Is Fabric being singled out by Nasty Nick? In July, 22-year-old Will Moss died outside Southend’s Chameleons club. In May, 17 year old Faye Allen, died while clubbing in Manchester. But those club’s have remained open. At Glastonbury, we at Festival Medical Service, failed to resuscitate a guy who’d overdosed. People die in drug related circumstances at Glastonbury. But Glastonbury remains open.
While officer Davis wants to end drug deaths, he’s behind the curve, when it comes to the real world of harm reduction. In Cambridge spring 2016, The Secret Garden festival allowed punters to have their party pills tested, with the full agreement of police, and local councillors. There were no deaths. The same is true in Switzerland and Holland, who also focus on harm reduction. If you’re looking for clues Superintendent Davies, or should I call you Super Canute? The truth is out there.
According to Professor Fiona Measham, Durham University’s Professor of Criminology, Holland uses the Drug Information and Monitoring System, which allows for legal and safe drug testing. ‘It has the advantage of letting authorities know when new dangerous variants arrive, such as the Superman ecstasy pills that killed several people in the UK, but not in the Netherlands, because officials were able to warn the public.’
Fiona Measham confirms in The Guardian, “The average strength of MDMA in 2014 was 100mg, much stronger than the average of 20-30mg in 2009. Strength and, sadly, casualties have all risen.” But it’s more complicated. Remember Faye Allen cited above? Everyone, including Faye, assumed she’d taken MDMA. In fact, she died after unknowingly taking PMA, which acts as an anti-depressant, lethal when combined with cocaine or real MDMA. It’s a ravers age old problem; what’s in my pill? On continental Europe, so called super pills have been found containing between a mind boggling 275mg and 340mg MDMA; an amount likely to take users not only off their faces, but out of this world, into the next. 15-year-old Martha Fernback, died in Oxford in June 2013, after she’d sampled MDMA rated at 91% pure.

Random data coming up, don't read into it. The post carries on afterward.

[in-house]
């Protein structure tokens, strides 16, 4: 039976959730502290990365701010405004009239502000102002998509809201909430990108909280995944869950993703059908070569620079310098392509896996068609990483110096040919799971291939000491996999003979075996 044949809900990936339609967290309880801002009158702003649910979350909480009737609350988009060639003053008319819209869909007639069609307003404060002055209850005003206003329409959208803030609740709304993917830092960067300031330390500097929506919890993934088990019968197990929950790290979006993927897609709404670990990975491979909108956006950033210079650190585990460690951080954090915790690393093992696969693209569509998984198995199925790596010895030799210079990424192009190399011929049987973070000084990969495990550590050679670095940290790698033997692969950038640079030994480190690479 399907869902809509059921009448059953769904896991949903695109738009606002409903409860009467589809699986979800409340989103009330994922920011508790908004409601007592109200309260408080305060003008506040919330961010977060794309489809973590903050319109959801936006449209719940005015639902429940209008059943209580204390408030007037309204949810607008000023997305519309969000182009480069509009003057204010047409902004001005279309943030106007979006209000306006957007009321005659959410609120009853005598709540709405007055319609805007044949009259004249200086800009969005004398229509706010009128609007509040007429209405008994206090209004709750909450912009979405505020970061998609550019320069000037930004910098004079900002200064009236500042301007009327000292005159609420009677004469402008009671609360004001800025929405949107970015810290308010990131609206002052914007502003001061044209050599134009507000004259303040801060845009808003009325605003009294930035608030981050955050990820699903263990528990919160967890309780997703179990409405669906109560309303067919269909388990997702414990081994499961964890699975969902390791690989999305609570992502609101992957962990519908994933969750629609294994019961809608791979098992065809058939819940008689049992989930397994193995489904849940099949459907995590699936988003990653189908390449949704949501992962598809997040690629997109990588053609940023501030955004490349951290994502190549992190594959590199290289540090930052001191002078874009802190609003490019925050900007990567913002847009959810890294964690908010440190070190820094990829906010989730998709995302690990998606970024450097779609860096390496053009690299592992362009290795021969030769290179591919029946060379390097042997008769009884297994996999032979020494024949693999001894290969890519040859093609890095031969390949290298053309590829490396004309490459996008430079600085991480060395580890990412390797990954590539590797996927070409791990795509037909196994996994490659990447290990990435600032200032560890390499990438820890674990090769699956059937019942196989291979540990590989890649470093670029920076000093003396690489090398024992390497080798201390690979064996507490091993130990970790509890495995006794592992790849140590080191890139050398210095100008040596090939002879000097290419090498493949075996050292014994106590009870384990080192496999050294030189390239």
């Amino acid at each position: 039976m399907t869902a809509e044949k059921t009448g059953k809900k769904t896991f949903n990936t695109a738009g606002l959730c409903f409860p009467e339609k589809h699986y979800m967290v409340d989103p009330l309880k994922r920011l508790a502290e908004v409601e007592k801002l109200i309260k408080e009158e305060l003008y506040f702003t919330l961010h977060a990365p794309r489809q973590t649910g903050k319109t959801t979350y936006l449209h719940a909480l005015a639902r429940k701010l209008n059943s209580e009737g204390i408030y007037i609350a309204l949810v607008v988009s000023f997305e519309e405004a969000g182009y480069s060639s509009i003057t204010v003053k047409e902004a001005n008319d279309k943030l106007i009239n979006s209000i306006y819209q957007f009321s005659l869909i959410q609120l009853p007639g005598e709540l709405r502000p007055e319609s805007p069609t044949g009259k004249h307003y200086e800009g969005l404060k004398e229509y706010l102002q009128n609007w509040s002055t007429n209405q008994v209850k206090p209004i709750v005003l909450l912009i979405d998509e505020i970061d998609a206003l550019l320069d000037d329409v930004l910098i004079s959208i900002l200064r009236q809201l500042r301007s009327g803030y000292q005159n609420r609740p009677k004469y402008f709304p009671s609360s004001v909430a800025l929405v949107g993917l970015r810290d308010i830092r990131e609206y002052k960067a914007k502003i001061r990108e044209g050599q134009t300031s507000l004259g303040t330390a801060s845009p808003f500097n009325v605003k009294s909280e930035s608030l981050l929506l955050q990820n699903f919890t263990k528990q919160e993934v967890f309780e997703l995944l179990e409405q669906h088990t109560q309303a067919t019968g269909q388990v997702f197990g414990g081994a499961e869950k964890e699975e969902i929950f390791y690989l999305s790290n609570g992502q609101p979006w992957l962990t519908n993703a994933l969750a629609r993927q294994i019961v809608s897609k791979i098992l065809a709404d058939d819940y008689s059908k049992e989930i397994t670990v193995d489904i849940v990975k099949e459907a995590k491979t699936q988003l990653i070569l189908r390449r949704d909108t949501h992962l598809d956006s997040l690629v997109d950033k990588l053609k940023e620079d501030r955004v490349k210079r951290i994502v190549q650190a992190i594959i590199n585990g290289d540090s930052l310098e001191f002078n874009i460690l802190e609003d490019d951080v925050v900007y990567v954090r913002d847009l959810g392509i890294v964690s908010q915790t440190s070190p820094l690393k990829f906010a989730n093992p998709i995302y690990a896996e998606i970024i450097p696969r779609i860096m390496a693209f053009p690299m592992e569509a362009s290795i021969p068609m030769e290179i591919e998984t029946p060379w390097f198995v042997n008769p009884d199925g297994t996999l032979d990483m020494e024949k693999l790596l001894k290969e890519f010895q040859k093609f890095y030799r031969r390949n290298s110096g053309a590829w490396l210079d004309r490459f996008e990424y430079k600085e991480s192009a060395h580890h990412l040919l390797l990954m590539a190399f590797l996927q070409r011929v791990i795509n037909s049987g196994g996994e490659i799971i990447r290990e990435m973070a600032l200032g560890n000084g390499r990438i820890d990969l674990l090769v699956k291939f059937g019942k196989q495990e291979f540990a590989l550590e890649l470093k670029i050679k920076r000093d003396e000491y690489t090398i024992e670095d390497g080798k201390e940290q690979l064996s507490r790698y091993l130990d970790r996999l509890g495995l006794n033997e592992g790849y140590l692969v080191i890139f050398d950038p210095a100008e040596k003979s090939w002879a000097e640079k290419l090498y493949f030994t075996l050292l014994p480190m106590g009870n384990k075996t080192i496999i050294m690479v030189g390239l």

Alan Miller, Chairman of the Night Time Industries Association, commented, “If the operational measures Fabric already have in place, aren’t enough to satisfy a licence committee, then no club stands a chance… If you close Fabric, you’ll have to close every nightclub in Britan, because no one has the due diligence, extra staff, and safety measures they employ.”
I agree from experience. I once went to the aid of a fallen clubber, only to be shooed away by Fabric’s paramedics. Management later explained their policy. As they have no way of knowing, if off duty medical staff, were or weren’t also off their faces, they relied on their own medical staff. Good policy. As for the claim regarding ‘inadequate’ searches? I’ve heard mates complaining about Fabric’s breast fondling, crotch groping body searches, being the most intrusive in clubland.
The causes of ecstasy deaths aren’t inside Fabric, or even in its queue. They’re in the open drugs market. As the ‘War on Drugs’ has blatantly been lost, testing is crucial. Especially as Fabric’s closure, is likely to spawn a proliferation of illegal raves.
Meanwhile, Mayor Sadiq Khan has just appointed Amy Lamé, as London’s first night Czar. “For too long,” Amy states, “The capital’s night-time industry has been under pressure. Music venues and nightclubs in particular, are closing at an alarming rate.”
Fabric tweeted: “We’d like to congratulate @amylame on becoming London #nightczar, and look forward to working together in the future.” On November 28, the whole clubbing world will be watching, when Fabric’s appeal comes before the courts. We pray that Fabric has a future, in which we’ll all dance in our club again.